Editor’s Note: This post was written by Eric Colby, who works here at Empowering Parents in sales. Eric is also the father of two kids, ages 12 and 9, both of whom he has coached in recreational sports for many years. Eric has had a varied career, covering the boating industry as a award-winning journalist for 27 years. A former offshore powerboat racer, Eric holds the “unofficial” title of fastest journalist on the water having run 172 mph.
I’ve coached my 12-year-old son in myriad sports since the first grade. As my wife will attest, volunteering to coach kids can be an emotional roller coaster. I take it seriously and want to make sure I give the kids my all when it comes to teaching them about sports and life. When you see the thrill on a kid’s face after he or she scores a first goal or gets that first hit, you can’t help but cheer.
As is often the case, I’m usually harder on my son than on anyone else. It comes with the territory. That goes for his conduct on and off the court or field, so when I heard that during this year’s basketball season he had said to a teammate who is not as skilled as he is, “We would have a better chance of winning if you broke both your legs,” I was simultaneously saddened and embarrassed. First came the “I can’t believe he said something like that” exasperation, then the embarrassment of knowing my child had uttered something so hurtful.
No matter how many conversations we’ve had about sportsmanship and being a good teammate and person, I can’t control him when he’s on his own. He made a mistake this time and he knew what he had to do.
My son has a habit of ending confrontations quickly, sometimes using words that hurt more than he intended. It’s happened at home with my wife and I and also with his younger sister. He realized this was one of those times and he said he instantly regretted saying those words as soon as they came out of his mouth. When I told him to apologize, there was no pushback, no “C’mon dad do I really have to?”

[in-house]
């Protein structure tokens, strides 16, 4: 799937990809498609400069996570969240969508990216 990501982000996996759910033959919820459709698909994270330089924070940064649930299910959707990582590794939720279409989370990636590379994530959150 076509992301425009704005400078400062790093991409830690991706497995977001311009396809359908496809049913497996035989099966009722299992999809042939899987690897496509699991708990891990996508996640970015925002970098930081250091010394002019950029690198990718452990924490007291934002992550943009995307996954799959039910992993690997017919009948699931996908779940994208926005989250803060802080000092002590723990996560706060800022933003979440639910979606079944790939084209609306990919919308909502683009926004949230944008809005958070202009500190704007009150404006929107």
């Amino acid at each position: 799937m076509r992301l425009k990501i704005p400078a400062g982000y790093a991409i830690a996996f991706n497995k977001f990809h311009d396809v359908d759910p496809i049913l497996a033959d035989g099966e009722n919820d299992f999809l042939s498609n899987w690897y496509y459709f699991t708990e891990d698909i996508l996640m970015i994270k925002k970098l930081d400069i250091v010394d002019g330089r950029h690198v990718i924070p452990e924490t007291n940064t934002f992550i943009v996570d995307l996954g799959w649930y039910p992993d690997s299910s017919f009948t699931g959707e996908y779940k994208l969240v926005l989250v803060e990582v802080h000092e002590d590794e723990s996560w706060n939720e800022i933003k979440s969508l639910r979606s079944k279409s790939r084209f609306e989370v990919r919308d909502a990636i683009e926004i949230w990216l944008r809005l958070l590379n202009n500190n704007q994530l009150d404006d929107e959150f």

I was not there for the apology, but I trust my son and believed that he did say what needed to be said to make amends. At the team’s next practice, I asked the insulted boy and his mom if Blake had apologized and they both said he had. I’d be lying if I said I wasn’t relieved. The other boy said that he appreciated the sincerity of my son’s apology and even supported the coaches’ (I coach with another dad) choice of my boy as one of two representatives from our team in the All Star game.
“It’s hard for adults to apologize so I can imagine how hard it was for him to do that,” said the mom. “My son was really grateful for that.” At the end of the season, the boy’s father shook my hand and thanked me for coaching his son this season.
As far as the roller coaster ride that is volunteer coaching goes, I’m not done yet. We’re getting ready for baseball season and one of my son’s friend asked if I was coaching this year.
“I want to be on his team,” the friend said. “He’s like my second dad.” Sign me up.